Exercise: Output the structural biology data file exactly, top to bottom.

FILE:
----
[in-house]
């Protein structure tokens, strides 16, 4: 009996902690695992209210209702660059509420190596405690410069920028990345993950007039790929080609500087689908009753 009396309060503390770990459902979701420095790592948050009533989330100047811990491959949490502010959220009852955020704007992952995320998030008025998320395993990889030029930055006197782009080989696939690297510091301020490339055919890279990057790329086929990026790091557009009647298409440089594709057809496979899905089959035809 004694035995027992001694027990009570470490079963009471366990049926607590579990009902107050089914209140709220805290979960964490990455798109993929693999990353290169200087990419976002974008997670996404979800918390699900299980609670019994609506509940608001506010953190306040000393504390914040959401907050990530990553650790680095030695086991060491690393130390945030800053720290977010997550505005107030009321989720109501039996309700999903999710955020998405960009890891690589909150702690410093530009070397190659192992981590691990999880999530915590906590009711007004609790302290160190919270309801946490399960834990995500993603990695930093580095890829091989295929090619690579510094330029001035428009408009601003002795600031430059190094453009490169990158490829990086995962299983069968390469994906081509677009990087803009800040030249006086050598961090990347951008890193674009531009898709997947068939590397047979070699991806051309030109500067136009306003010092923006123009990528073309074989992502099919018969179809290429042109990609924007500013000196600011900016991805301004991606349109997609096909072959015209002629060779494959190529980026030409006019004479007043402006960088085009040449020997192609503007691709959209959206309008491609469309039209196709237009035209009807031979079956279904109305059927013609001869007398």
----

[in-house]
């Protein structure tokens, strides 16, 4: 009996902690695992209210209702660059509420190596405690410069920028990345993950007039790929080609500087689908009753 009396309060503390770990459902979701420095790592948050009533989330100047811990491959949490502010959220009852955020704007992952995320998030008025998320395993990889030029930055006197782009080989696939690297510091301020490339055919890279990057790329086929990026790091557009009647298409440089594709057809496979899905089959035809 004694035995027992001694027990009570470490079963009471366990049926607590579990009902107050089914209140709220805290979960964490990455798109993929693999990353290169200087990419976002974008997670996404979800918390699900299980609670019994609506509940608001506010953190306040000393504390914040959401907050990530990553650790680095030695086991060491690393130390945030800053720290977010997550505005107030009321989720109501039996309700999903999710955020998405960009890891690589909150702690410093530009070397190659192992981590691990999880999530915590906590009711007004609790302290160190919270309801946490399960834990995500993603990695930093580095890829091989295929090619690579510094330029001035428009408009601003002795600031430059190094453009490169990158490829990086995962299983069968390469994906081509677009990087803009800040030249006086050598961090990347951008890193674009531009898709997947068939590397047979070699991806051309030109500067136009306003010092923006123009990528073309074989992502099919018969179809290429042109990609924007500013000196600011900016991805301004991606349109997609096909072959015209002629060779494959190529980026030409006019004479007043402006960088085009040449020997192609503007691709959209959206309008491609469309039209196709237009035209009807031979079956279904109305059927013609001869007398």